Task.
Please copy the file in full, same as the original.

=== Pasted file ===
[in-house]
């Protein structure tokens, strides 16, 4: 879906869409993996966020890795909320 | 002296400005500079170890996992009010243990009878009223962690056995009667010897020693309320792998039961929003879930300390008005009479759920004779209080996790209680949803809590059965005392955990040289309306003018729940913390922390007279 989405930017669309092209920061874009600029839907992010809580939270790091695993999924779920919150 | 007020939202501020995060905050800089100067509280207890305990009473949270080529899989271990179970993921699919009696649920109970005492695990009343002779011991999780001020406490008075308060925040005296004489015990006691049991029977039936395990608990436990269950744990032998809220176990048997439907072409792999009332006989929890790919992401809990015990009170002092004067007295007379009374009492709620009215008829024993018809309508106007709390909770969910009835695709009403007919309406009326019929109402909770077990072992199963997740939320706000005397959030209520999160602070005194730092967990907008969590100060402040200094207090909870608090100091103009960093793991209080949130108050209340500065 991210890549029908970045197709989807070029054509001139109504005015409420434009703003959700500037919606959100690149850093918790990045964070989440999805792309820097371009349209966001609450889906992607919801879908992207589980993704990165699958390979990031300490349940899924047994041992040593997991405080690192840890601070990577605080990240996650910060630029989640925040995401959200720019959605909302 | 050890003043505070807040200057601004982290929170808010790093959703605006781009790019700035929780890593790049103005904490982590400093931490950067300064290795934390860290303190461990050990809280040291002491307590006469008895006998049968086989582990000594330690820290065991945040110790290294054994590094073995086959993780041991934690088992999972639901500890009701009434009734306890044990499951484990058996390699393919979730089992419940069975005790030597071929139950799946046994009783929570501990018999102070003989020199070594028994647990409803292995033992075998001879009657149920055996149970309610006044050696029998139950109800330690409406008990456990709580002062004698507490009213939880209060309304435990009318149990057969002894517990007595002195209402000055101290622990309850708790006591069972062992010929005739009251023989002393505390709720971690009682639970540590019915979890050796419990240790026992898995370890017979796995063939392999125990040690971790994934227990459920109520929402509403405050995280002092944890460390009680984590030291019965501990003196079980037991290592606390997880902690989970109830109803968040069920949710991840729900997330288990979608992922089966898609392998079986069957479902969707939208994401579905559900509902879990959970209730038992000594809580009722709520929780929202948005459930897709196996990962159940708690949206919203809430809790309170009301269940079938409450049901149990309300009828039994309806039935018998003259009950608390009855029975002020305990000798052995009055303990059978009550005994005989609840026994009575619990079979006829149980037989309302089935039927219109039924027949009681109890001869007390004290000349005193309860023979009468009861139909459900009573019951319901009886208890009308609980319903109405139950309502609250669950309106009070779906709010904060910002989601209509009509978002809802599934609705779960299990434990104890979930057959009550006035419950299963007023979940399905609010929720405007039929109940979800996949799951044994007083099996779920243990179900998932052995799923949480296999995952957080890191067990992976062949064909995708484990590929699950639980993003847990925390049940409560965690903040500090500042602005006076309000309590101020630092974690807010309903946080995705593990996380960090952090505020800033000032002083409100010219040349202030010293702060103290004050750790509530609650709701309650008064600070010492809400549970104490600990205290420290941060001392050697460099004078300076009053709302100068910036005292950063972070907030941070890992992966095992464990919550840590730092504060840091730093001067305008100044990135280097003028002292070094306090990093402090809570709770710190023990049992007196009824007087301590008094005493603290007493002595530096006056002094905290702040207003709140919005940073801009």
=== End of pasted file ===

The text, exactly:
[in-house]
């Protein structure tokens, strides 16, 4: 879906869409993996966020890795909320 | 002296400005500079170890996992009010243990009878009223962690056995009667010897020693309320792998039961929003879930300390008005009479759920004779209080996790209680949803809590059965005392955990040289309306003018729940913390922390007279 989405930017669309092209920061874009600029839907992010809580939270790091695993999924779920919150 | 007020939202501020995060905050800089100067509280207890305990009473949270080529899989271990179970993921699919009696649920109970005492695990009343002779011991999780001020406490008075308060925040005296004489015990006691049991029977039936395990608990436990269950744990032998809220176990048997439907072409792999009332006989929890790919992401809990015990009170002092004067007295007379009374009492709620009215008829024993018809309508106007709390909770969910009835695709009403007919309406009326019929109402909770077990072992199963997740939320706000005397959030209520999160602070005194730092967990907008969590100060402040200094207090909870608090100091103009960093793991209080949130108050209340500065 991210890549029908970045197709989807070029054509001139109504005015409420434009703003959700500037919606959100690149850093918790990045964070989440999805792309820097371009349209966001609450889906992607919801879908992207589980993704990165699958390979990031300490349940899924047994041992040593997991405080690192840890601070990577605080990240996650910060630029989640925040995401959200720019959605909302 | 050890003043505070807040200057601004982290929170808010790093959703605006781009790019700035929780890593790049103005904490982590400093931490950067300064290795934390860290303190461990050990809280040291002491307590006469008895006998049968086989582990000594330690820290065991945040110790290294054994590094073995086959993780041991934690088992999972639901500890009701009434009734306890044990499951484990058996390699393919979730089992419940069975005790030597071929139950799946046994009783929570501990018999102070003989020199070594028994647990409803292995033992075998001879009657149920055996149970309610006044050696029998139950109800330690409406008990456990709580002062004698507490009213939880209060309304435990009318149990057969002894517990007595002195209402000055101290622990309850708790006591069972062992010929005739009251023989002393505390709720971690009682639970540590019915979890050796419990240790026992898995370890017979796995063939392999125990040690971790994934227990459920109520929402509403405050995280002092944890460390009680984590030291019965501990003196079980037991290592606390997880902690989970109830109803968040069920949710991840729900997330288990979608992922089966898609392998079986069957479902969707939208994401579905559900509902879990959970209730038992000594809580009722709520929780929202948005459930897709196996990962159940708690949206919203809430809790309170009301269940079938409450049901149990309300009828039994309806039935018998003259009950608390009855029975002020305990000798052995009055303990059978009550005994005989609840026994009575619990079979006829149980037989309302089935039927219109039924027949009681109890001869007390004290000349005193309860023979009468009861139909459900009573019951319901009886208890009308609980319903109405139950309502609250669950309106009070779906709010904060910002989601209509009509978002809802599934609705779960299990434990104890979930057959009550006035419950299963007023979940399905609010929720405007039929109940979800996949799951044994007083099996779920243990179900998932052995799923949480296999995952957080890191067990992976062949064909995708484990590929699950639980993003847990925390049940409560965690903040500090500042602005006076309000309590101020630092974690807010309903946080995705593990996380960090952090505020800033000032002083409100010219040349202030010293702060103290004050750790509530609650709701309650008064600070010492809400549970104490600990205290420290941060001392050697460099004078300076009053709302100068910036005292950063972070907030941070890992992966095992464990919550840590730092504060840091730093001067305008100044990135280097003028002292070094306090990093402090809570709770710190023990049992007196009824007087301590008094005493603290007493002595530096006056002094905290702040207003709140919005940073801009």